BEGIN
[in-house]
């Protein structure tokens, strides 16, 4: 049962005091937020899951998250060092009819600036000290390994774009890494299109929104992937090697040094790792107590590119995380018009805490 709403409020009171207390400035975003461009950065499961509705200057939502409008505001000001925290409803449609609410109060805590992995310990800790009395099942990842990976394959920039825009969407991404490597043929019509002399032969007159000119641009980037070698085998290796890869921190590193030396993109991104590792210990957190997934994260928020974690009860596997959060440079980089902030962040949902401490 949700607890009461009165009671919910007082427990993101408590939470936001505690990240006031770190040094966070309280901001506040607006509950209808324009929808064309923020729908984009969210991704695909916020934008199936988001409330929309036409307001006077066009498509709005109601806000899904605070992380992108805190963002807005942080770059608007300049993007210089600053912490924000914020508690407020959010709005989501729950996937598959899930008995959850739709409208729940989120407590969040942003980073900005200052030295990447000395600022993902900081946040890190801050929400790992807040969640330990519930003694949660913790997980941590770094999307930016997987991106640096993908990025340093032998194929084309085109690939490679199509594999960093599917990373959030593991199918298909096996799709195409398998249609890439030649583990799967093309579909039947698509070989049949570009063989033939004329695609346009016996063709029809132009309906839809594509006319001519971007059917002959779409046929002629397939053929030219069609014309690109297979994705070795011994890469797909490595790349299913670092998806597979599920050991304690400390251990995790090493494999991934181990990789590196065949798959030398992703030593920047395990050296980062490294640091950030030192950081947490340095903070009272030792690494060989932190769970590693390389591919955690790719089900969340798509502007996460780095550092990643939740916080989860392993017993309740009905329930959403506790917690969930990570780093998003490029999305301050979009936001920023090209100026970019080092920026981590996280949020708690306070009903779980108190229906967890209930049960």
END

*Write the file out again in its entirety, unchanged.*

[in-house]
């Protein structure tokens, strides 16, 4: 049962005091937020899951998250060092009819600036000290390994774009890494299109929104992937090697040094790792107590590119995380018009805490 709403409020009171207390400035975003461009950065499961509705200057939502409008505001000001925290409803449609609410109060805590992995310990800790009395099942990842990976394959920039825009969407991404490597043929019509002399032969007159000119641009980037070698085998290796890869921190590193030396993109991104590792210990957190997934994260928020974690009860596997959060440079980089902030962040949902401490 949700607890009461009165009671919910007082427990993101408590939470936001505690990240006031770190040094966070309280901001506040607006509950209808324009929808064309923020729908984009969210991704695909916020934008199936988001409330929309036409307001006077066009498509709005109601806000899904605070992380992108805190963002807005942080770059608007300049993007210089600053912490924000914020508690407020959010709005989501729950996937598959899930008995959850739709409208729940989120407590969040942003980073900005200052030295990447000395600022993902900081946040890190801050929400790992807040969640330990519930003694949660913790997980941590770094999307930016997987991106640096993908990025340093032998194929084309085109690939490679199509594999960093599917990373959030593991199918298909096996799709195409398998249609890439030649583990799967093309579909039947698509070989049949570009063989033939004329695609346009016996063709029809132009309906839809594509006319001519971007059917002959779409046929002629397939053929030219069609014309690109297979994705070795011994890469797909490595790349299913670092998806597979599920050991304690400390251990995790090493494999991934181990990789590196065949798959030398992703030593920047395990050296980062490294640091950030030192950081947490340095903070009272030792690494060989932190769970590693390389591919955690790719089900969340798509502007996460780095550092990643939740916080989860392993017993309740009905329930959403506790917690969930990570780093998003490029999305301050979009936001920023090209100026970019080092920026981590996280949020708690306070009903779980108190229906967890209930049960």